are and how wide a range of grammars can be coped with. Typical real parser generators use LALR which is not the easiest one to understand but counts as a best buy in terms of ability to cope with the widest range of grammars for sensible table size. The software tool discussed here is called CUP, and a version has been placed in the laboratory web pages close to where these compiler construction notes live. When I was preparing this course I came across several different versions of CUP and for now I suggest you use the version I have provided a copy of so we are all certain we are talking about exactly the same thing! A generated parser will need to call on a lexical analyser to give it a sequence of tokens. The interface between the two programs is a potential area for confusion and although one could in theory interface almost any lexical analyser to almost any generated parser it is much easier if the two start of consistent. Thus as part of the CUP kit that I provide there is a compatible lexical analyser generator called Jlex. In each case the main documentation (including copyright statements) is there as an HTML le. In case of doubt please read the documentation, which I wish to consider as an extension to this handout (again for those of you minded to litigation I should indicate that there will not be examination questions on the minutiae of CUP and Jlex based on material only available in their manuals, but you will nd that writing your own parsers using them will cause you to understand them much better (which will be good for both exams and for project work next year and later in life) and the manuals will be helpful then). To introduce CUP and JLex I will provide the example that comes with them, which builds a very simple desk calculator. This example is just big enough to illustrate the main features. First consider lexical analysis. Here I am going to support a very simple syntax so that the only symbols used are numbers, addition, multiplication, parentheses and a semicolon. I think up textual names for each, for instance INTEGER, SEMI and so on. Then prepare the following le, which should be called minimallex.: import java_cup.runtime.Symbol; %% %cup %% ";" { return new Symbol(sym.SEMI); } "+" { return new Symbol(sym.PLUS); } "*" { return new Symbol(sym.TIMES); } "(" { return new Symbol(sym.LPAREN); } ")" { return new Symbol(sym.RPAREN); } [0-9]+ { return new Symbol(sym.NUMBER, new Integer(yytext())); } [ \t\r\n\f] { /* ignore white space. */ } . { System.err.println( "Illegal character: "+yytext()); } This may look a little dense, and for a grammar as simple as this you might think you could do as well writing the whole lexical analyser by hand. However for bigger examples the use of Jlex will really pay off! There are some section separators involving percent signs, and a directive telling Jlex it will be working with CUP. But then the main body of the le consists of (extended) regular expressions followed by actions to perform when the expression concerned is found. Here most of the regular expressions are simple constant strings, such as "+". In such cases the action is to return something indicating what had been found. The classed Symbol and sym represent part of the details of the interface to CUP. The pattern [0-9]+ matches integers, and Jlex arranges that the 7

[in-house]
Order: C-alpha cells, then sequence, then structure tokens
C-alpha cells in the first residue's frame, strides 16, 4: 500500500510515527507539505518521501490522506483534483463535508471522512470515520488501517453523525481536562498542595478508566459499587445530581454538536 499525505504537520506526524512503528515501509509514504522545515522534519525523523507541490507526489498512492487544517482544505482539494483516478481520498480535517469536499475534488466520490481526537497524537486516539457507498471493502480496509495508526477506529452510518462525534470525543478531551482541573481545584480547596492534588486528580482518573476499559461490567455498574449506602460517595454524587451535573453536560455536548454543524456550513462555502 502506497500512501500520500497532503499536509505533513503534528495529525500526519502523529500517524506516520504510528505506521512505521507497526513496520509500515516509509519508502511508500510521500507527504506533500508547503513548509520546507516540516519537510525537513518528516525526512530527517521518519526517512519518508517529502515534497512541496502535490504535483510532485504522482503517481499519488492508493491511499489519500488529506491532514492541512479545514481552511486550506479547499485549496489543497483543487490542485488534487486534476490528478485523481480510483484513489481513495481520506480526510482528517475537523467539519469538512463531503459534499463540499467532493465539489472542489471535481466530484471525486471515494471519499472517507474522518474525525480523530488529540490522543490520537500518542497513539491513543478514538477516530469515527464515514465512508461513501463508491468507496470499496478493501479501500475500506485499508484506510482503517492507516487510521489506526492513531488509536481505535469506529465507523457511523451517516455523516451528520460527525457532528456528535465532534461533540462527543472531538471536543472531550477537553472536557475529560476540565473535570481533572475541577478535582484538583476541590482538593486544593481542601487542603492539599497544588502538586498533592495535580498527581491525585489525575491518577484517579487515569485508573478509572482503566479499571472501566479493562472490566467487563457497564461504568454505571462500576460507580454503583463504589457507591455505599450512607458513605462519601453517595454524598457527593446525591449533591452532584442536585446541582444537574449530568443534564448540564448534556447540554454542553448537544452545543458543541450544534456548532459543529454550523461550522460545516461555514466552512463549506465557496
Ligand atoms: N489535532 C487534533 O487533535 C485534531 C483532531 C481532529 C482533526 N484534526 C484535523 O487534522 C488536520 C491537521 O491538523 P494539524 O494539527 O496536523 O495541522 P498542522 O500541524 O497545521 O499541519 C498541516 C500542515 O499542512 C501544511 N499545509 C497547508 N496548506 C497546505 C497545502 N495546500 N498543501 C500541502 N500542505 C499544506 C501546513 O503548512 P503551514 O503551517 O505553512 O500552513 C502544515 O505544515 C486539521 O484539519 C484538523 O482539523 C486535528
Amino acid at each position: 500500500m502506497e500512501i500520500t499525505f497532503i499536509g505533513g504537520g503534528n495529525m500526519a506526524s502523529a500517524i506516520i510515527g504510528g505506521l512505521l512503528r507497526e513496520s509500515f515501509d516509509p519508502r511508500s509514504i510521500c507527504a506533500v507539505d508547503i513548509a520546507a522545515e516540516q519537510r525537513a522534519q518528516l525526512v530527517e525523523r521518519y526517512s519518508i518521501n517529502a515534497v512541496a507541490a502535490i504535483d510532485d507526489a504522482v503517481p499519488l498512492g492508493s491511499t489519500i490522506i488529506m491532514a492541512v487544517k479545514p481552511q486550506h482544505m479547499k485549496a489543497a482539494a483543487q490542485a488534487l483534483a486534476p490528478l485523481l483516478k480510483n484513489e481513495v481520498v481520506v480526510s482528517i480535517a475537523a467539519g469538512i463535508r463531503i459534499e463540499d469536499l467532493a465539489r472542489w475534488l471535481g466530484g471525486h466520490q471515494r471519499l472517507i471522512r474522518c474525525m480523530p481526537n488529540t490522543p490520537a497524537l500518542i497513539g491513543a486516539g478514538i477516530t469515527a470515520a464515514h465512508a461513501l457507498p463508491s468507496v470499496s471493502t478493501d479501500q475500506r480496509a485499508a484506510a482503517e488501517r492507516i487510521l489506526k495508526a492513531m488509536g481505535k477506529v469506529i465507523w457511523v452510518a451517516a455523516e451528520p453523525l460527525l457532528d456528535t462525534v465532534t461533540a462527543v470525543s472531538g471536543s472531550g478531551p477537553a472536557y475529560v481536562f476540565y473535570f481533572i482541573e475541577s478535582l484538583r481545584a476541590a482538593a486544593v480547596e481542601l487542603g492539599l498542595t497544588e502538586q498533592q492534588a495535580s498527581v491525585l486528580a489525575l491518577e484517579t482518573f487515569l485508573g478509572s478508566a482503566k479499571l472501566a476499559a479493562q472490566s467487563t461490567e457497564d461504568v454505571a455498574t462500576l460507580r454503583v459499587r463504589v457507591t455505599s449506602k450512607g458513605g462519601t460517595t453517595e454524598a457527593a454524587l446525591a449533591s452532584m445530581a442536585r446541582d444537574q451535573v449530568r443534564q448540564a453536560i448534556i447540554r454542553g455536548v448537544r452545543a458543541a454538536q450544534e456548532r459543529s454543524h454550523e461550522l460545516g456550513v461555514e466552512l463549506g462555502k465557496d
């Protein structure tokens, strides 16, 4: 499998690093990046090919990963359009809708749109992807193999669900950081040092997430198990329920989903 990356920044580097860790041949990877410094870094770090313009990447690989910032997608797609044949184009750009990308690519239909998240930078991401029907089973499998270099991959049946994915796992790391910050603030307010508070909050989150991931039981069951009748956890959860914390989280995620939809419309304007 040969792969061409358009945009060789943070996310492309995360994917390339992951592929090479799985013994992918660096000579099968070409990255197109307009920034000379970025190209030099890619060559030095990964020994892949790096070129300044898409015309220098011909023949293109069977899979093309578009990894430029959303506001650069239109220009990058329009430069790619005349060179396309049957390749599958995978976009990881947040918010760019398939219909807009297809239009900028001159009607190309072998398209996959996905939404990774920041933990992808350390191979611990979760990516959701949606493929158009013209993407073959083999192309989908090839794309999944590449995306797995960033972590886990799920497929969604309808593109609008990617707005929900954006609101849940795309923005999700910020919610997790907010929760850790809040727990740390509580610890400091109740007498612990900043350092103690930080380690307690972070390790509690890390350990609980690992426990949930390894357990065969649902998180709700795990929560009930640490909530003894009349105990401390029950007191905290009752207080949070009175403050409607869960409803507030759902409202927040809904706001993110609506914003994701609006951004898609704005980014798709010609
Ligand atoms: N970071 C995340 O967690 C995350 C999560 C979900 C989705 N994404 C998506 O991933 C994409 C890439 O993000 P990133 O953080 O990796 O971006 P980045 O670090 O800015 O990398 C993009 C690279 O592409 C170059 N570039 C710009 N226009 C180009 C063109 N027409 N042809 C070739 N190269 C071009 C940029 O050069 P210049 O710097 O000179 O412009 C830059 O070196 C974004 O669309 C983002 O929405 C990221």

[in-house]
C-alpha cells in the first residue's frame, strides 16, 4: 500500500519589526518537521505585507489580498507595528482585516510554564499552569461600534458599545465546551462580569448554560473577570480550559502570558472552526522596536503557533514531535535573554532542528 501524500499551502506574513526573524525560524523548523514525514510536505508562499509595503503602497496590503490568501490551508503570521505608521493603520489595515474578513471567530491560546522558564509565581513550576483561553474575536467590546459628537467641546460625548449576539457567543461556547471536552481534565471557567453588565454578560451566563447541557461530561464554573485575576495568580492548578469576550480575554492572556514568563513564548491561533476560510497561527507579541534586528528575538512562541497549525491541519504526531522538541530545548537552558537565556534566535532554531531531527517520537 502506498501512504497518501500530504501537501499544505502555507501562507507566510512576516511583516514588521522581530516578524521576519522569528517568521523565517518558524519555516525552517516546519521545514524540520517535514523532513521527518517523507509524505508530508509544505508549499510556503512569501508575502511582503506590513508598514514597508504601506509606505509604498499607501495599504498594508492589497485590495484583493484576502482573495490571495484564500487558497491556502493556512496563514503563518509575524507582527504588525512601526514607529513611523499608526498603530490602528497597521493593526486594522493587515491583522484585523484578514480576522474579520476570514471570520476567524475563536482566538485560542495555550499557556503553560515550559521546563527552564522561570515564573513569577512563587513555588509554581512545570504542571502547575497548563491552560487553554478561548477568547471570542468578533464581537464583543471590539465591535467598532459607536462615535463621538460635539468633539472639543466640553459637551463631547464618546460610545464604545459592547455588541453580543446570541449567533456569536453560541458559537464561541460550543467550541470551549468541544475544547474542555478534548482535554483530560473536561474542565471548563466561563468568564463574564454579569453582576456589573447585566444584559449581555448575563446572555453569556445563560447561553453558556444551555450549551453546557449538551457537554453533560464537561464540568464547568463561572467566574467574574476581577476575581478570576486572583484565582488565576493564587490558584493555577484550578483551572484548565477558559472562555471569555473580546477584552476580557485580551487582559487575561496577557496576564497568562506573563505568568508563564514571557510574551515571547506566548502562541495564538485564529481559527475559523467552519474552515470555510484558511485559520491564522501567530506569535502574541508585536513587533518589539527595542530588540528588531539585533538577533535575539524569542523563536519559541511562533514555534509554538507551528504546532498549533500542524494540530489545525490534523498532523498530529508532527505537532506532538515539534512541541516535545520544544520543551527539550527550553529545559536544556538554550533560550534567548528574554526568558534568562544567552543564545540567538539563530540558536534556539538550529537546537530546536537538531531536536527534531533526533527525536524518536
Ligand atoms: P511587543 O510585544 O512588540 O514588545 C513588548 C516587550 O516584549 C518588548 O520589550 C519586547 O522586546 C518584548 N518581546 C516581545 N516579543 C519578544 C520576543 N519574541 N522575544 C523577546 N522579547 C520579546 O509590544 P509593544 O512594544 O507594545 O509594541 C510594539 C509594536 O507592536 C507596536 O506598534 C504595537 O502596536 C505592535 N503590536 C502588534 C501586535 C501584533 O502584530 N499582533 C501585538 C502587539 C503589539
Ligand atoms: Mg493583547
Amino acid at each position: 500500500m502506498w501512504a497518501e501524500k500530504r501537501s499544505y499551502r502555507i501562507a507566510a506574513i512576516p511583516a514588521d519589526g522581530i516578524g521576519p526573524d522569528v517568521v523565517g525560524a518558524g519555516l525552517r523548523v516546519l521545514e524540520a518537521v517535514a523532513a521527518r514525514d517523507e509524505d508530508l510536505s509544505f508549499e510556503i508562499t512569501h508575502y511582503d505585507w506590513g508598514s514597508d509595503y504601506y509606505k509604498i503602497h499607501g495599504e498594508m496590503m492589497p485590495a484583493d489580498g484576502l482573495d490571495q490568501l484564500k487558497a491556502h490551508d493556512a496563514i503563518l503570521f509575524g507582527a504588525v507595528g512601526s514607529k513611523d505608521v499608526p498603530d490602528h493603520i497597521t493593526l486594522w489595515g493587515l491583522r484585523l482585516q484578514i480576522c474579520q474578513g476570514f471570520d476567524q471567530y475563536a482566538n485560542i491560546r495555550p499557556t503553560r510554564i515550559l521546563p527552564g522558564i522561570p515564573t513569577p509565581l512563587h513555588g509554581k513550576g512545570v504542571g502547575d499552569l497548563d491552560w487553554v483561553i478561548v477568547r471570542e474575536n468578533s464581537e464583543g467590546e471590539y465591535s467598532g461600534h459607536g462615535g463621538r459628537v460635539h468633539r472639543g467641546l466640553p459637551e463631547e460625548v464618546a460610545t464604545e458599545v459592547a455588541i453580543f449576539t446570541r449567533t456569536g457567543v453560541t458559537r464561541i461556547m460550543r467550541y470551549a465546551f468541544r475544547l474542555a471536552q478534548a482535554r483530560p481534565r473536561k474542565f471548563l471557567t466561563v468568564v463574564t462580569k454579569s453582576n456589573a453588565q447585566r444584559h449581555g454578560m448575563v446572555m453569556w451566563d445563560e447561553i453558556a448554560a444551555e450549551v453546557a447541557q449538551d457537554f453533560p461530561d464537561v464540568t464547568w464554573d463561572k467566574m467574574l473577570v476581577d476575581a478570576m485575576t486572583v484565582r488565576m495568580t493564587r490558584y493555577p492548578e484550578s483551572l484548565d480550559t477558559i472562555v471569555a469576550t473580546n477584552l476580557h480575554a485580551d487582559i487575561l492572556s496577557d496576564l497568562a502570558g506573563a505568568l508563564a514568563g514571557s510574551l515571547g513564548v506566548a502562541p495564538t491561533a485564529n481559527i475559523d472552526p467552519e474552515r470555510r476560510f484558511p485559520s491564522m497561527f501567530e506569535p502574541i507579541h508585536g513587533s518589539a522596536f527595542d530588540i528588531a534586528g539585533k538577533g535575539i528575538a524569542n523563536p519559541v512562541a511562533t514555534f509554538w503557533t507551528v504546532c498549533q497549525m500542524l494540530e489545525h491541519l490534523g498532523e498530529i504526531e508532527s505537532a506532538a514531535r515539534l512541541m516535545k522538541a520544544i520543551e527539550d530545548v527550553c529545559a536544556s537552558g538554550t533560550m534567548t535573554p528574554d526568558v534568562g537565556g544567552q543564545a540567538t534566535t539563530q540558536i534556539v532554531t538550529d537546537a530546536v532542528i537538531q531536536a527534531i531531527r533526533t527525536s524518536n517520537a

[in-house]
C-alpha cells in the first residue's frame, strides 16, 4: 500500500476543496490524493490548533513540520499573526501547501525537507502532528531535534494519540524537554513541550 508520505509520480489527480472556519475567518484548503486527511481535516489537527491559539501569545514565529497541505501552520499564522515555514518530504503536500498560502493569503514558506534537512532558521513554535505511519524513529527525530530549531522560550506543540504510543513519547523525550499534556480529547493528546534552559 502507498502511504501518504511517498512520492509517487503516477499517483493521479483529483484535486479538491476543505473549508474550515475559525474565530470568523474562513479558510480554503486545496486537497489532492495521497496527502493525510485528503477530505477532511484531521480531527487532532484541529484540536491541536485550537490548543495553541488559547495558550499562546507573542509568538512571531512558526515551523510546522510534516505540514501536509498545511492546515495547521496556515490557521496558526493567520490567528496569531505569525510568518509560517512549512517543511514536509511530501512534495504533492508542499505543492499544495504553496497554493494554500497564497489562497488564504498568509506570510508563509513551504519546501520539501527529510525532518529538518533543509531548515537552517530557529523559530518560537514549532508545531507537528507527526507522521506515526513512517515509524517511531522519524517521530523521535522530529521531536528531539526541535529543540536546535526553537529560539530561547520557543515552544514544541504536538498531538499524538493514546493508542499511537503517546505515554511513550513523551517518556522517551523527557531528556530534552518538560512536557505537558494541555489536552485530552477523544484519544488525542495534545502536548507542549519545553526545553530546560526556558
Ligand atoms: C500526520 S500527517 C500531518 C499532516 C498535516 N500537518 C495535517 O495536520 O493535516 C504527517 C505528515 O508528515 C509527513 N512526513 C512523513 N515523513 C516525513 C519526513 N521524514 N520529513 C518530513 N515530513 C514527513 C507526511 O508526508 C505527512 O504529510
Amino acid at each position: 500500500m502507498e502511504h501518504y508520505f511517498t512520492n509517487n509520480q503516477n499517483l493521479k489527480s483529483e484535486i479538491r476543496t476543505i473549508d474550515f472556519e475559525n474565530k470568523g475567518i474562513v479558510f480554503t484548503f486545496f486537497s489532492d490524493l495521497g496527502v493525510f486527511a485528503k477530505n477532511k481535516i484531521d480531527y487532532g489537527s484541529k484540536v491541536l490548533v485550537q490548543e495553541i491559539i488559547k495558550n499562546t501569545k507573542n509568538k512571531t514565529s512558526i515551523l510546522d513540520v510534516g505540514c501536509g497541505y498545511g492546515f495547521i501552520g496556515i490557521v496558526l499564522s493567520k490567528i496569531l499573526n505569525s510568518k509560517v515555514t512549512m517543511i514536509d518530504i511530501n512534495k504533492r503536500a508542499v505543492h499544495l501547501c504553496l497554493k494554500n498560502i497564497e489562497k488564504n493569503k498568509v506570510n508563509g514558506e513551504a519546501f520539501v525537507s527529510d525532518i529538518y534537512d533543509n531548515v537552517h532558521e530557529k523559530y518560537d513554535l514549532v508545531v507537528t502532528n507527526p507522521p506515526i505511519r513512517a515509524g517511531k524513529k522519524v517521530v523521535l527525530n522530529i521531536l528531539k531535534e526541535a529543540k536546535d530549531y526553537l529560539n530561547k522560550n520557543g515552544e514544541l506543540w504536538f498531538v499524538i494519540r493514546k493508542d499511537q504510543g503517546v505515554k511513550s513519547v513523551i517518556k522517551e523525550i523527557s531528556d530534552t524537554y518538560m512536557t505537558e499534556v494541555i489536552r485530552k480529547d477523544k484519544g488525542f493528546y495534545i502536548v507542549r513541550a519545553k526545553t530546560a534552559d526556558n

function yytext() can be called to retrieve a string that is the actual set of digits read (and here they are decoded to make a Java Integer). The empty action associated with spaces, tabs and newlines causes them to be ignored, and the nal pattern (just a dot) is a catch-all that gets activated if no other patterns match. If you have the set of les I provide you can build a lexical analyser out of this le by saying java -jar Jlex.jar minimal.lex and you will see a pile of informative messages that may or may not impress you, but you should then nd (barring errors) that a le called Yylex.java has been created for you. Do not rush to compile it! Until the CUP bit has been done you will not have the sym class available and so you will see errors. To cope with CUP I will work in two stages. In the rst I will show a CUP parser that just check syntax and moans if it nds something wrong. Call this one minimal.cup and go java -jar cup.jar < minimal.cup which should make les parser.java and sym.java for you: import java_cup.runtime.*; parser code {: public static void main(String args[]) throws Exception { new parser(new Yylex(System.in)).parse(); } :} terminal SEMI, PLUS, TIMES, LPAREN, RPAREN; terminal Integer NUMBER; non terminal expr_list, expr_part; non terminal Integer expr; precedence left PLUS; precedence left TIMES; expr_list ::= expr_list expr_part | expr_part; expr_part ::= expr SEMI; expr ::= NUMBER | expr PLUS expr | expr TIMES expr | LPAREN expr RPAREN ; The section labelled parser code allows you to include an arbitrary bit of Java in the generated le, and is used here to set up and run the parser. The constructed parser will read stuff and process it when you call its parse method. 8